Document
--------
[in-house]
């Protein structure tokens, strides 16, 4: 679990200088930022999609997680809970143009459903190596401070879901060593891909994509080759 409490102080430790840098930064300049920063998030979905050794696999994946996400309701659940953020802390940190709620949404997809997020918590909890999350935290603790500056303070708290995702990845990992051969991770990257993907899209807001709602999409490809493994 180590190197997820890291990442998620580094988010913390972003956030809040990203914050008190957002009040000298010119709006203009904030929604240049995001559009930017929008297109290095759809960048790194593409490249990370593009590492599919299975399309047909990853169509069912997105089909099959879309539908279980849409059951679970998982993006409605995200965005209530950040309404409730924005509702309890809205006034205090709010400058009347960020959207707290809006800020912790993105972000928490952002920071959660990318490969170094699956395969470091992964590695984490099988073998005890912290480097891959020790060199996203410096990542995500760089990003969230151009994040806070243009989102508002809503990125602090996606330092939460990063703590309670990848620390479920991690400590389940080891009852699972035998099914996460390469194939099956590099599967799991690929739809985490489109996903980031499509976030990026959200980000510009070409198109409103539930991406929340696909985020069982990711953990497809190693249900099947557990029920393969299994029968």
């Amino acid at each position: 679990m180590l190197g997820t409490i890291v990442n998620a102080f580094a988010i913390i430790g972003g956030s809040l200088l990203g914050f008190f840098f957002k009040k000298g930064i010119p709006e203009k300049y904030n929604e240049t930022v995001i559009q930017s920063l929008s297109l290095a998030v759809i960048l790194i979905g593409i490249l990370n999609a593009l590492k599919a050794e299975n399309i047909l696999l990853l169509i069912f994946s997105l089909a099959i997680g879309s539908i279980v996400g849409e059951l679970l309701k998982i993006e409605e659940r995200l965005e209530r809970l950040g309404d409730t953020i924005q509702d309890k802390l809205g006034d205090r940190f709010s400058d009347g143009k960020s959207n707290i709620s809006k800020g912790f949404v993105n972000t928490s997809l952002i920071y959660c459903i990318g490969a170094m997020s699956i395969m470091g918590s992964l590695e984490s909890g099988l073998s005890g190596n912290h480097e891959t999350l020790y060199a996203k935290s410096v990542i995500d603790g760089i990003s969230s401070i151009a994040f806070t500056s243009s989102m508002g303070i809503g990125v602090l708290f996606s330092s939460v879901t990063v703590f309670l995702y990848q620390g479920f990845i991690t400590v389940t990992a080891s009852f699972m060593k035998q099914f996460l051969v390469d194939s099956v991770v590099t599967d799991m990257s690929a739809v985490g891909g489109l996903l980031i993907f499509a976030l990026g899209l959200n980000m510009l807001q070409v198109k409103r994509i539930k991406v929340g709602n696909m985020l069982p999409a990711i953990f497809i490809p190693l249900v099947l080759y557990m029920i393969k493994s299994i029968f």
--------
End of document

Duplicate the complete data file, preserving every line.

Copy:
[in-house]
């Protein structure tokens, strides 16, 4: 679990200088930022999609997680809970143009459903190596401070879901060593891909994509080759 409490102080430790840098930064300049920063998030979905050794696999994946996400309701659940953020802390940190709620949404997809997020918590909890999350935290603790500056303070708290995702990845990992051969991770990257993907899209807001709602999409490809493994 180590190197997820890291990442998620580094988010913390972003956030809040990203914050008190957002009040000298010119709006203009904030929604240049995001559009930017929008297109290095759809960048790194593409490249990370593009590492599919299975399309047909990853169509069912997105089909099959879309539908279980849409059951679970998982993006409605995200965005209530950040309404409730924005509702309890809205006034205090709010400058009347960020959207707290809006800020912790993105972000928490952002920071959660990318490969170094699956395969470091992964590695984490099988073998005890912290480097891959020790060199996203410096990542995500760089990003969230151009994040806070243009989102508002809503990125602090996606330092939460990063703590309670990848620390479920991690400590389940080891009852699972035998099914996460390469194939099956590099599967799991690929739809985490489109996903980031499509976030990026959200980000510009070409198109409103539930991406929340696909985020069982990711953990497809190693249900099947557990029920393969299994029968």
């Amino acid at each position: 679990m180590l190197g997820t409490i890291v990442n998620a102080f580094a988010i913390i430790g972003g956030s809040l200088l990203g914050f008190f840098f957002k009040k000298g930064i010119p709006e203009k300049y904030n929604e240049t930022v995001i559009q930017s920063l929008s297109l290095a998030v759809i960048l790194i979905g593409i490249l990370n999609a593009l590492k599919a050794e299975n399309i047909l696999l990853l169509i069912f994946s997105l089909a099959i997680g879309s539908i279980v996400g849409e059951l679970l309701k998982i993006e409605e659940r995200l965005e209530r809970l950040g309404d409730t953020i924005q509702d309890k802390l809205g006034d205090r940190f709010s400058d009347g143009k960020s959207n707290i709620s809006k800020g912790f949404v993105n972000t928490s997809l952002i920071y959660c459903i990318g490969a170094m997020s699956i395969m470091g918590s992964l590695e984490s909890g099988l073998s005890g190596n912290h480097e891959t999350l020790y060199a996203k935290s410096v990542i995500d603790g760089i990003s969230s401070i151009a994040f806070t500056s243009s989102m508002g303070i809503g990125v602090l708290f996606s330092s939460v879901t990063v703590f309670l995702y990848q620390g479920f990845i991690t400590v389940t990992a080891s009852f699972m060593k035998q099914f996460l051969v390469d194939s099956v991770v590099t599967d799991m990257s690929a739809v985490g891909g489109l996903l980031i993907f499509a976030l990026g899209l959200n980000m510009l807001q070409v198109k409103r994509i539930k991406v929340g709602n696909m985020l069982p999409a990711i953990f497809i490809p190693l249900v099947l080759y557990m029920i393969k493994s299994i029968f």